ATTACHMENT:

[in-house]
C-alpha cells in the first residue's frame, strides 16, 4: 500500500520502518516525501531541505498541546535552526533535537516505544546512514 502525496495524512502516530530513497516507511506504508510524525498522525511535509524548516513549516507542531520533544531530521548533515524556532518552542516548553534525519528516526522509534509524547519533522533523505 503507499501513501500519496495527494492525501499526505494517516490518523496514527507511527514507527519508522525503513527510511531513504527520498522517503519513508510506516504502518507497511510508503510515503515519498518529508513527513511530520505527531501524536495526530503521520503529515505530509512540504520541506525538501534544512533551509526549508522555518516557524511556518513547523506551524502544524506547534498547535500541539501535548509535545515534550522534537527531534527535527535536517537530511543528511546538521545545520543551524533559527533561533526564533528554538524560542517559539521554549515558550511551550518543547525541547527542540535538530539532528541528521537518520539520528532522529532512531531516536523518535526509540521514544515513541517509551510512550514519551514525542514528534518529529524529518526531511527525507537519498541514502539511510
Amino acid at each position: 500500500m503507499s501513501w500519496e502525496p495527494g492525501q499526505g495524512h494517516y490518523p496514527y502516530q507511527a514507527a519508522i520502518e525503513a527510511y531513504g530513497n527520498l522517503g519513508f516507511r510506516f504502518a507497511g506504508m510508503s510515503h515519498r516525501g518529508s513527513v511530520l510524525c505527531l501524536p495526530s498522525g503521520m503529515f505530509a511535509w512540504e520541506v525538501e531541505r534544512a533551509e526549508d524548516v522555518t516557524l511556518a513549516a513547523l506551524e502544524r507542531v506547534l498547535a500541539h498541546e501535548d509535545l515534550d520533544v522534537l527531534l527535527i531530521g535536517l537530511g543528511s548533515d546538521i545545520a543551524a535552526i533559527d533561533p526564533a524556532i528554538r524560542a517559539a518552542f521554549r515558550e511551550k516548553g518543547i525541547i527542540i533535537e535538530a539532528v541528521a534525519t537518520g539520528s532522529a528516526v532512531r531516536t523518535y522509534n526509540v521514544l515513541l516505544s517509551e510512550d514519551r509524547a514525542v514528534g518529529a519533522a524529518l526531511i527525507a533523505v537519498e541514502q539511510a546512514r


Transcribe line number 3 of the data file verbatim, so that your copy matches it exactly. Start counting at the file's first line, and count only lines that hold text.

Amino acid at each position: 500500500m503507499s501513501w500519496e502525496p495527494g492525501q499526505g495524512h494517516y490518523p496514527y502516530q507511527a514507527a519508522i520502518e525503513a527510511y531513504g530513497n527520498l522517503g519513508f516507511r510506516f504502518a507497511g506504508m510508503s510515503h515519498r516525501g518529508s513527513v511530520l510524525c505527531l501524536p495526530s498522525g503521520m503529515f505530509a511535509w512540504e520541506v525538501e531541505r534544512a533551509e526549508d524548516v522555518t516557524l511556518a513549516a513547523l506551524e502544524r507542531v506547534l498547535a500541539h498541546e501535548d509535545l515534550d520533544v522534537l527531534l527535527i531530521g535536517l537530511g543528511s548533515d546538521i545545520a543551524a535552526i533559527d533561533p526564533a524556532i528554538r524560542a517559539a518552542f521554549r515558550e511551550k516548553g518543547i525541547i527542540i533535537e535538530a539532528v541528521a534525519t537518520g539520528s532522529a528516526v532512531r531516536t523518535y522509534n526509540v521514544l515513541l516505544s517509551e510512550d514519551r509524547a514525542v514528534g518529529a519533522a524529518l526531511i527525507a533523505v537519498e541514502q539511510a546512514r